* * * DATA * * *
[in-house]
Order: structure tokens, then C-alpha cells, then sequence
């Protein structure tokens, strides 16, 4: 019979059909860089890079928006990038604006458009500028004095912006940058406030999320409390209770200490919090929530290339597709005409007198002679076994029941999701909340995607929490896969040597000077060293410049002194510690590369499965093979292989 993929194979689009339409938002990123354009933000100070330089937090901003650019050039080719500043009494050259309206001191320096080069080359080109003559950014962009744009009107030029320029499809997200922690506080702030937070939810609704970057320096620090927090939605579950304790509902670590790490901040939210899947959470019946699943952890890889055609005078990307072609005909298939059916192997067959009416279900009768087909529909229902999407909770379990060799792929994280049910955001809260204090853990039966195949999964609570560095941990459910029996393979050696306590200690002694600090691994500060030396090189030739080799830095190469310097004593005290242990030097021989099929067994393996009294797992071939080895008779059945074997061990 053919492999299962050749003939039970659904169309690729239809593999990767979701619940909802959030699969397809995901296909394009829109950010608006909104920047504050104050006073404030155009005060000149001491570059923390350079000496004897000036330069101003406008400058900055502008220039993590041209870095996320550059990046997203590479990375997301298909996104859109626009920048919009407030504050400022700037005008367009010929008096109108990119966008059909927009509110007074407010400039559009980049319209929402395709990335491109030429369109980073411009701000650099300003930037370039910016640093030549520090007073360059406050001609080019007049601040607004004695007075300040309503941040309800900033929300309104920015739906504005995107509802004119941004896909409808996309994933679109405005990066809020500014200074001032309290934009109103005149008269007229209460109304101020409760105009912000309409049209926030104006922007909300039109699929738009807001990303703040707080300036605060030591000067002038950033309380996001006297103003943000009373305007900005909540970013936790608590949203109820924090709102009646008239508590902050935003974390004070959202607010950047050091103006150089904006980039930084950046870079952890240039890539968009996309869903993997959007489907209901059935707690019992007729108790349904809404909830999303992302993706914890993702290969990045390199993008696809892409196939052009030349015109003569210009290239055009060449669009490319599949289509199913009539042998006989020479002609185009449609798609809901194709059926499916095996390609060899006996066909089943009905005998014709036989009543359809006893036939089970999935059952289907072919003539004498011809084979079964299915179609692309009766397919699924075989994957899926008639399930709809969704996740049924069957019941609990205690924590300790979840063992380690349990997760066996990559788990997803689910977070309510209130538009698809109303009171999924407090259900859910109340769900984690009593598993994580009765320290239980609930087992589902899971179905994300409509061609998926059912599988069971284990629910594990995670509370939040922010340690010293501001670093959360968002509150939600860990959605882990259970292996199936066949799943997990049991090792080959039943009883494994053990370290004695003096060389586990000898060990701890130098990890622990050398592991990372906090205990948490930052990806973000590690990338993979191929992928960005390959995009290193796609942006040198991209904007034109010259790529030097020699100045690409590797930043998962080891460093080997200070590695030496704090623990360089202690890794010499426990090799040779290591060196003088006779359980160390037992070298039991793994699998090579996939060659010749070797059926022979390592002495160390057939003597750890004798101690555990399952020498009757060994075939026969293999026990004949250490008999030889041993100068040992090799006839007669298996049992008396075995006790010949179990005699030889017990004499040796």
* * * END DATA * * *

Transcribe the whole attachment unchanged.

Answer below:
[in-house]
Order: structure tokens, then C-alpha cells, then sequence
């Protein structure tokens, strides 16, 4: 019979059909860089890079928006990038604006458009500028004095912006940058406030999320409390209770200490919090929530290339597709005409007198002679076994029941999701909340995607929490896969040597000077060293410049002194510690590369499965093979292989 993929194979689009339409938002990123354009933000100070330089937090901003650019050039080719500043009494050259309206001191320096080069080359080109003559950014962009744009009107030029320029499809997200922690506080702030937070939810609704970057320096620090927090939605579950304790509902670590790490901040939210899947959470019946699943952890890889055609005078990307072609005909298939059916192997067959009416279900009768087909529909229902999407909770379990060799792929994280049910955001809260204090853990039966195949999964609570560095941990459910029996393979050696306590200690002694600090691994500060030396090189030739080799830095190469310097004593005290242990030097021989099929067994393996009294797992071939080895008779059945074997061990 053919492999299962050749003939039970659904169309690729239809593999990767979701619940909802959030699969397809995901296909394009829109950010608006909104920047504050104050006073404030155009005060000149001491570059923390350079000496004897000036330069101003406008400058900055502008220039993590041209870095996320550059990046997203590479990375997301298909996104859109626009920048919009407030504050400022700037005008367009010929008096109108990119966008059909927009509110007074407010400039559009980049319209929402395709990335491109030429369109980073411009701000650099300003930037370039910016640093030549520090007073360059406050001609080019007049601040607004004695007075300040309503941040309800900033929300309104920015739906504005995107509802004119941004896909409808996309994933679109405005990066809020500014200074001032309290934009109103005149008269007229209460109304101020409760105009912000309409049209926030104006922007909300039109699929738009807001990303703040707080300036605060030591000067002038950033309380996001006297103003943000009373305007900005909540970013936790608590949203109820924090709102009646008239508590902050935003974390004070959202607010950047050091103006150089904006980039930084950046870079952890240039890539968009996309869903993997959007489907209901059935707690019992007729108790349904809404909830999303992302993706914890993702290969990045390199993008696809892409196939052009030349015109003569210009290239055009060449669009490319599949289509199913009539042998006989020479002609185009449609798609809901194709059926499916095996390609060899006996066909089943009905005998014709036989009543359809006893036939089970999935059952289907072919003539004498011809084979079964299915179609692309009766397919699924075989994957899926008639399930709809969704996740049924069957019941609990205690924590300790979840063992380690349990997760066996990559788990997803689910977070309510209130538009698809109303009171999924407090259900859910109340769900984690009593598993994580009765320290239980609930087992589902899971179905994300409509061609998926059912599988069971284990629910594990995670509370939040922010340690010293501001670093959360968002509150939600860990959605882990259970292996199936066949799943997990049991090792080959039943009883494994053990370290004695003096060389586990000898060990701890130098990890622990050398592991990372906090205990948490930052990806973000590690990338993979191929992928960005390959995009290193796609942006040198991209904007034109010259790529030097020699100045690409590797930043998962080891460093080997200070590695030496704090623990360089202690890794010499426990090799040779290591060196003088006779359980160390037992070298039991793994699998090579996939060659010749070797059926022979390592002495160390057939003597750890004798101690555990399952020498009757060994075939026969293999026990004949250490008999030889041993100068040992090799006839007669298996049992008396075995006790010949179990005699030889017990004499040796």